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Neurosci Biobehav Rev. 2016 Oct;69:216-38. doi: 10.1016/j.neubiorev.2016.08.013. Epub 2016 Aug 10.

Unconscious emotion: A cognitive neuroscientific perspective.

Author information

1
Department of Psychiatry, University of Arizona, Tucson, AZ, United States. Electronic address: rssmith@email.arizona.edu.
2
Department of Psychiatry, University of Arizona, Tucson, AZ, United States; Department of Psychology, University of Arizona, Tucson, AZ, United States; Department of Neuroscience, University of Arizona, Tucson, AZ, United States.

Abstract

While psychiatry and clinical psychology have long discussed the topic of unconscious emotion, and its potentially explanatory role in psychopathology, this topic has only recently begun to receive attention within cognitive neuroscience. In contrast, neuroscientific research on conscious vs. unconscious processes within perception, memory, decision-making, and cognitive control has seen considerable advances in the last two decades. In this article, we extrapolate from this work, as well as from recent neural models of emotion processing, to outline multiple plausible neuro-cognitive mechanisms that may be able to explain why various aspects of one's own emotional reactions can remain unconscious in specific circumstances. While some of these mechanisms involve top-down or motivated factors, others instead arise due to bottom-up processing deficits. Finally, we discuss potential implications that these different mechanisms may have for therapeutic intervention, as well as how they might be tested in future research.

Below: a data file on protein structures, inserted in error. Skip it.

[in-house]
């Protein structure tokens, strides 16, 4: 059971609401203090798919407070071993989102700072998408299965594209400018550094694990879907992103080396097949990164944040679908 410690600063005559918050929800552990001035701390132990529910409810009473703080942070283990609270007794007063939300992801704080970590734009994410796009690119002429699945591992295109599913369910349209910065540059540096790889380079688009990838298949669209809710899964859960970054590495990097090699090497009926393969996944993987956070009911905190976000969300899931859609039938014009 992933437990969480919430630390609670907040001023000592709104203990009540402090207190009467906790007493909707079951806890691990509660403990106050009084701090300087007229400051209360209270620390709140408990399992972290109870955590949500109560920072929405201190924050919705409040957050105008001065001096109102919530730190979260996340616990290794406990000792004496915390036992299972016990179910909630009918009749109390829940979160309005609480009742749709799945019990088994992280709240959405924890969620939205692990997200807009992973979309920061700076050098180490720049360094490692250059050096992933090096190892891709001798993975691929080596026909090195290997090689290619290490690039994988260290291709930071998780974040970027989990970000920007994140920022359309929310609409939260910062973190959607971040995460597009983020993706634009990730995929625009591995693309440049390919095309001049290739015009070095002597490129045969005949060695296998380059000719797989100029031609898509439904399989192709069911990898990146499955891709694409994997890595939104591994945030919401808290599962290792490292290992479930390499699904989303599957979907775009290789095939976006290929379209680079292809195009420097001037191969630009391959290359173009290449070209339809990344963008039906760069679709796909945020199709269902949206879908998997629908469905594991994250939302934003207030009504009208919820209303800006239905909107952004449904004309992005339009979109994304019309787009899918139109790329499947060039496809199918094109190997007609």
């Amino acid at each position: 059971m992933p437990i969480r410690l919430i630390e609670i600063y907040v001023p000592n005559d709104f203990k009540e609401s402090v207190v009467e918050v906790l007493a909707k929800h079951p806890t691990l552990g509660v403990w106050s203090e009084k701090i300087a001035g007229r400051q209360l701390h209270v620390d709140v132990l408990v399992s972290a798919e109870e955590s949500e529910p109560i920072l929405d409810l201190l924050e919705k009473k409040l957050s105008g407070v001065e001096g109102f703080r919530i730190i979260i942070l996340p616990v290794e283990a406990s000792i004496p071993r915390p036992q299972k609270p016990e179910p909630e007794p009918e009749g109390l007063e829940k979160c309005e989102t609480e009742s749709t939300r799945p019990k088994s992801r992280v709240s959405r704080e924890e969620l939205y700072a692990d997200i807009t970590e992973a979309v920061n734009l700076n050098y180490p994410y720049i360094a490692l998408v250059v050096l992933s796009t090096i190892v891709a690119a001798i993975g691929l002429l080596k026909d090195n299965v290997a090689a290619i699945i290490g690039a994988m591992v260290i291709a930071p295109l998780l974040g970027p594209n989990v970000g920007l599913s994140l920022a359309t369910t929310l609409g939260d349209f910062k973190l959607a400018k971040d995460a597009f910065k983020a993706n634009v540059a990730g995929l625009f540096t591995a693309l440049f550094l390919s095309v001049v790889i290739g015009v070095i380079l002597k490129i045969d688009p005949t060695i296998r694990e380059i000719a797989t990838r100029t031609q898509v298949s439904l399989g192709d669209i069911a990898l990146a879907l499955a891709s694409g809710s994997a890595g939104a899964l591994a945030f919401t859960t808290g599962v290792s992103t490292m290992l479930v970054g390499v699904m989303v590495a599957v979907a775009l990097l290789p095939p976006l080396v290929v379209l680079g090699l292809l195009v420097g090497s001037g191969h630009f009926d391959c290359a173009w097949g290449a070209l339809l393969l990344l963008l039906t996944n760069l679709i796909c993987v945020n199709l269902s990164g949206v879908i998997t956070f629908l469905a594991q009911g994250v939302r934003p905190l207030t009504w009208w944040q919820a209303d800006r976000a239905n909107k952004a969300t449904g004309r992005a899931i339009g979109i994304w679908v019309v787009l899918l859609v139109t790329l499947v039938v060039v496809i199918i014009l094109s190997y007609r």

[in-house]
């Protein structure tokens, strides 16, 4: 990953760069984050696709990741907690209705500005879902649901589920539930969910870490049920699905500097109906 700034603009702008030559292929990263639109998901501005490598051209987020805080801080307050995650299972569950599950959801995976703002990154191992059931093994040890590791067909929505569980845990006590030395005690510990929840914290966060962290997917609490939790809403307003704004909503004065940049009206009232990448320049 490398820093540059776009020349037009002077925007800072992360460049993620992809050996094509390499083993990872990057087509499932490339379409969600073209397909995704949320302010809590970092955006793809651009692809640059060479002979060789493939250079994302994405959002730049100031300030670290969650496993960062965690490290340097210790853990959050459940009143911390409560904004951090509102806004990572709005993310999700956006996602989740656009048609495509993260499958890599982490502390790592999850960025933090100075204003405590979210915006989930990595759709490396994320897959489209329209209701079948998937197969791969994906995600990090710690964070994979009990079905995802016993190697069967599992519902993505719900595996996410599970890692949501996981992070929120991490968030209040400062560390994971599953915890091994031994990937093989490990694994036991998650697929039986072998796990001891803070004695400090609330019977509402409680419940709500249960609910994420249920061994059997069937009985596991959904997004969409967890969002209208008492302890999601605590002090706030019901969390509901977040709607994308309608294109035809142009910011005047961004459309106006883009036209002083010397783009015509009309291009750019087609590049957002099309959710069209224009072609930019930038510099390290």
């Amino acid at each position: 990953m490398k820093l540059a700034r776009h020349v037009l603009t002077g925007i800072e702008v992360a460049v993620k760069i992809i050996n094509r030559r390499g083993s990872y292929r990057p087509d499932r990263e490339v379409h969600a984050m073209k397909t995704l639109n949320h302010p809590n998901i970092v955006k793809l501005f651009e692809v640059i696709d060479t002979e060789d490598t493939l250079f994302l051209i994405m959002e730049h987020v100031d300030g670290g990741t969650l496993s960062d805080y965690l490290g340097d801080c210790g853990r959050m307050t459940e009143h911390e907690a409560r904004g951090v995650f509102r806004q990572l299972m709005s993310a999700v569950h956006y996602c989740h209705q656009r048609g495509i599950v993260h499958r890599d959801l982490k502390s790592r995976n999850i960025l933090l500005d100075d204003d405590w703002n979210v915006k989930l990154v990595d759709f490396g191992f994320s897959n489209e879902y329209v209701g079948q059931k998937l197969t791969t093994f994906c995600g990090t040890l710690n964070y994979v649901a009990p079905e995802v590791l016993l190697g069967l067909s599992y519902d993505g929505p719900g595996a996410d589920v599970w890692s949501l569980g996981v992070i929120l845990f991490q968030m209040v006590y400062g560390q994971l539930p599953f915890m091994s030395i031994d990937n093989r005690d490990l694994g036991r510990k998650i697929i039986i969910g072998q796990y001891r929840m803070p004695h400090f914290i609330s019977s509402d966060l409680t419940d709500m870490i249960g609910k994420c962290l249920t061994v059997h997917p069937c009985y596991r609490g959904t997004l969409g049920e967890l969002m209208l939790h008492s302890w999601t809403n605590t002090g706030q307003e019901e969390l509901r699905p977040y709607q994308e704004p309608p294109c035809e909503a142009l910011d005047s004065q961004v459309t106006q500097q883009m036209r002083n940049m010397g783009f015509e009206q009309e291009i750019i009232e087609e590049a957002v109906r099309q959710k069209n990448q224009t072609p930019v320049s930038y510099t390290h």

KEYWORDS:

Anterior cingulate cortex (ACC); Appraisal; Cognition; Consciousness; Emotion; Emotion regulation; Insula; Internal models; Interoception; Medial prefrontal cortex (MPFC); Unconscious processing

PMID:
27522011
DOI:
10.1016/j.neubiorev.2016.08.013
[Indexed for MEDLINE]

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